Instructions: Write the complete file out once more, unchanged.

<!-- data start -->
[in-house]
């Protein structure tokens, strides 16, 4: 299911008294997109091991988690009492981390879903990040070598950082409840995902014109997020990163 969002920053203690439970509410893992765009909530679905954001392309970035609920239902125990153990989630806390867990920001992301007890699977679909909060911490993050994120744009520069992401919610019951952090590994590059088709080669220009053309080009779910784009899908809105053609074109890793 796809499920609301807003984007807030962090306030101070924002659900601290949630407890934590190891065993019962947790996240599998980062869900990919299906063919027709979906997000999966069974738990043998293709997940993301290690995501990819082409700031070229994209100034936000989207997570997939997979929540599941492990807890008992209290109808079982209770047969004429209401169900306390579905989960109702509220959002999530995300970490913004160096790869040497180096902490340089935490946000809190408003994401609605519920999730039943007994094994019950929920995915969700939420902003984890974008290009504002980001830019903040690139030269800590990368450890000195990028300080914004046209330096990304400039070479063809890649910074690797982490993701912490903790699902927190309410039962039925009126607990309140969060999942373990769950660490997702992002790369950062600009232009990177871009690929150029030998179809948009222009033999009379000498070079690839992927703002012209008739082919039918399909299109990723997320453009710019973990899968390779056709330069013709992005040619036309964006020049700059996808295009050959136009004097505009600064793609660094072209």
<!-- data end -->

[in-house]
């Protein structure tokens, strides 16, 4: 299911008294997109091991988690009492981390879903990040070598950082409840995902014109997020990163 969002920053203690439970509410893992765009909530679905954001392309970035609920239902125990153990989630806390867990920001992301007890699977679909909060911490993050994120744009520069992401919610019951952090590994590059088709080669220009053309080009779910784009899908809105053609074109890793 796809499920609301807003984007807030962090306030101070924002659900601290949630407890934590190891065993019962947790996240599998980062869900990919299906063919027709979906997000999966069974738990043998293709997940993301290690995501990819082409700031070229994209100034936000989207997570997939997979929540599941492990807890008992209290109808079982209770047969004429209401169900306390579905989960109702509220959002999530995300970490913004160096790869040497180096902490340089935490946000809190408003994401609605519920999730039943007994094994019950929920995915969700939420902003984890974008290009504002980001830019903040690139030269800590990368450890000195990028300080914004046209330096990304400039070479063809890649910074690797982490993701912490903790699902927190309410039962039925009126607990309140969060999942373990769950660490997702992002790369950062600009232009990177871009690929150029030998179809948009222009033999009379000498070079690839992927703002012209008739082919039918399909299109990723997320453009710019973990899968390779056709330069013709992005040619036309964006020049700059996808295009050959136009004097505009600064793609660094072209």